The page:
Rosemary Olive Bread
The flavors in this rustic Rosemary Olive Bread made for an out-of-the-ordinary, irresistible loaf! And the aroma from the oven was incredibly enticing, like what wafts from the bread basket at a top-notch Italian restaurant. And now you can make it at home!
Why You Should Make this Olive Loaf
Growing up, I would have balked at a slice of bread speckled with Kalamata olives. Granted, I was a fan of the humdrum olives of the ’70s. Dumped out of a can or jar onto a crudité platter for the holidays, olives always trumped radishes and celery.
- The black olives and rosemary in this bread bring a taste of Italy to your table.
- If you love baking yeast bread, this is a delicious recipe to try.
- Baking bread in a Dutch oven guarantees a beautiful round loaf!
But it was decades later that I had my first bite of an olive studded bread. It took me a moment to decipher the mystery flavor, but I was an instant fan. I was thrilled when I baked up this rosemary olive bread at home!
Olive Yeast Bread Recipe
The yeast bread recipe I used for guidance called for baking in a cloche. Well, first of all, I didn’t know what that was. And, obviously, I didn’t own one. Made of clay, a cloche will hold the steam that’s produced during baking creating a crusty exterior and soft interior. I had previously baked bread in my Le Creuset Dutch oven, so I figured it would make a reasonable substitution.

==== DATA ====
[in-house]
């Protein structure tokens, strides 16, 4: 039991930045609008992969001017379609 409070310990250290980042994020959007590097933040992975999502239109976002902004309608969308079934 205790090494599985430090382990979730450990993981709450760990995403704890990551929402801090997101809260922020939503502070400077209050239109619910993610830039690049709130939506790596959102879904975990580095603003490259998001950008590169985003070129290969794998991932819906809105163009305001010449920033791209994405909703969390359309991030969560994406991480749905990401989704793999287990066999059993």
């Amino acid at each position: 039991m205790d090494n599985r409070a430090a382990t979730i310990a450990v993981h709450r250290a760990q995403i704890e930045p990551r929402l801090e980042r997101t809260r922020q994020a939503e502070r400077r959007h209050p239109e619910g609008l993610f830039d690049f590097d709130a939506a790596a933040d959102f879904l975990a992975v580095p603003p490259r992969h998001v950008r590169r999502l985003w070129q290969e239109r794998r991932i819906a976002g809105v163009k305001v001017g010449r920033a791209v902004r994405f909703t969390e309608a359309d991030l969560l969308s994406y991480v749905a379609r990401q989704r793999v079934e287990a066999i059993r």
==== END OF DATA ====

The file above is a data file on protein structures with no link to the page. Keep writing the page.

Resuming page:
A Few Tips for Making a Yeast Bread
- Make sure your yeast hasn’t expired. It’s no fun to go through all the work of making a loaf of bread to find out the yeast wasn’t fresh, so check the date on the package. When in doubt, buy new yeast.
- Proof your bread in a warm area in your kitchen. PRO-Tip: 80 degrees is the ideal temperature for proofing bread. If your oven has a “proof” setting, you’re in luck. If not you can add a pan of very hot water to your oven to warm the space for your bread to rise. Check the temperature of your proofing site to make sure it’s not too hot.
- Forcing your dough to rise will result in a substandard loaf. Forcing is when you place the dough in a spot that’s warmer than 110-115 degrees.
- Do not add in too much flour, just enough so your loaf is not too sticky. The amount will vary depending on the humidity of your locale. Usually, a range is given, so don’t assume you need to add all the flour.
- If you have a powerful mixer with a dough hook, it makes easy work of the kneading process. Your dough is ready when it’s elastic and smooth.
- PRO-Tip: Bake your bread until the internal temperature is 190 degrees.